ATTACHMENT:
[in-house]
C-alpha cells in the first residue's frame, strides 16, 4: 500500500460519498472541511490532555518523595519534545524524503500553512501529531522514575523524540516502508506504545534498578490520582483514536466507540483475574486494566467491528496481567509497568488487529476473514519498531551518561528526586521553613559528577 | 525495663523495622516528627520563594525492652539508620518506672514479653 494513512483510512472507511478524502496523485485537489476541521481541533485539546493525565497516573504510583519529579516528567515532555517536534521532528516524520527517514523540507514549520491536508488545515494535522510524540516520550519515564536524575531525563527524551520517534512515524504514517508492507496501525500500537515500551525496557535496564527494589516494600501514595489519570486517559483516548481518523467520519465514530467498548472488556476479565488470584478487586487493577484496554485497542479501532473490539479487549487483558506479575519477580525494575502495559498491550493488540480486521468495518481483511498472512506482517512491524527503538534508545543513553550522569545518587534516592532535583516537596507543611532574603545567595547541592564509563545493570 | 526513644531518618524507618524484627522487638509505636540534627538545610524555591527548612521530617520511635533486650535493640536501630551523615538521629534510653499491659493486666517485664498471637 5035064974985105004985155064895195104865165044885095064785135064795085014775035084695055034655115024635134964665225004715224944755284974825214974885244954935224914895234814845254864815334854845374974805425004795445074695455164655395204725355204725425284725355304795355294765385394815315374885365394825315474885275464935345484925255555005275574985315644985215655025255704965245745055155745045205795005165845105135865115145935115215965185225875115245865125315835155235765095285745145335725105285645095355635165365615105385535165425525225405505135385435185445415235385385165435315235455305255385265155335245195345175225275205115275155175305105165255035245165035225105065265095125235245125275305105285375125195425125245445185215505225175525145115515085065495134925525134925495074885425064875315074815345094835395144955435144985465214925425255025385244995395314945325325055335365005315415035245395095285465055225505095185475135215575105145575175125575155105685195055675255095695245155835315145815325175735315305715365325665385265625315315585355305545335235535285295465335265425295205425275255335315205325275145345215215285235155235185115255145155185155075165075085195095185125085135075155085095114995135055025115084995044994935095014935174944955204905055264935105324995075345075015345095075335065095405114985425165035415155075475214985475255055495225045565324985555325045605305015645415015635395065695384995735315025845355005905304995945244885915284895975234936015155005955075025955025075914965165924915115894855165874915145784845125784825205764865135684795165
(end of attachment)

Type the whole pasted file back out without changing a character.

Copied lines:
[in-house]
C-alpha cells in the first residue's frame, strides 16, 4: 500500500460519498472541511490532555518523595519534545524524503500553512501529531522514575523524540516502508506504545534498578490520582483514536466507540483475574486494566467491528496481567509497568488487529476473514519498531551518561528526586521553613559528577 | 525495663523495622516528627520563594525492652539508620518506672514479653 494513512483510512472507511478524502496523485485537489476541521481541533485539546493525565497516573504510583519529579516528567515532555517536534521532528516524520527517514523540507514549520491536508488545515494535522510524540516520550519515564536524575531525563527524551520517534512515524504514517508492507496501525500500537515500551525496557535496564527494589516494600501514595489519570486517559483516548481518523467520519465514530467498548472488556476479565488470584478487586487493577484496554485497542479501532473490539479487549487483558506479575519477580525494575502495559498491550493488540480486521468495518481483511498472512506482517512491524527503538534508545543513553550522569545518587534516592532535583516537596507543611532574603545567595547541592564509563545493570 | 526513644531518618524507618524484627522487638509505636540534627538545610524555591527548612521530617520511635533486650535493640536501630551523615538521629534510653499491659493486666517485664498471637 5035064974985105004985155064895195104865165044885095064785135064795085014775035084695055034655115024635134964665225004715224944755284974825214974885244954935224914895234814845254864815334854845374974805425004795445074695455164655395204725355204725425284725355304795355294765385394815315374885365394825315474885275464935345484925255555005275574985315644985215655025255704965245745055155745045205795005165845105135865115145935115215965185225875115245865125315835155235765095285745145335725105285645095355635165365615105385535165425525225405505135385435185445415235385385165435315235455305255385265155335245195345175225275205115275155175305105165255035245165035225105065265095125235245125275305105285375125195425125245445185215505225175525145115515085065495134925525134925495074885425064875315074815345094835395144955435144985465214925425255025385244995395314945325325055335365005315415035245395095285465055225505095185475135215575105145575175125575155105685195055675255095695245155835315145815325175735315305715365325665385265625315315585355305545335235535285295465335265425295205425275255335315205325275145345215215285235155235185115255145155185155075165075085195095185125085135075155085095114995135055025115084995044994935095014935174944955204905055264935105324995075345075015345095075335065095405114985425165035415155075475214985475255055495225045565324985555325045605305015645415015635395065695384995735315025845355005905304995945244885915284895975234936015155005955075025955025075914965165924915115894855165874915145784845125784825205764865135684795165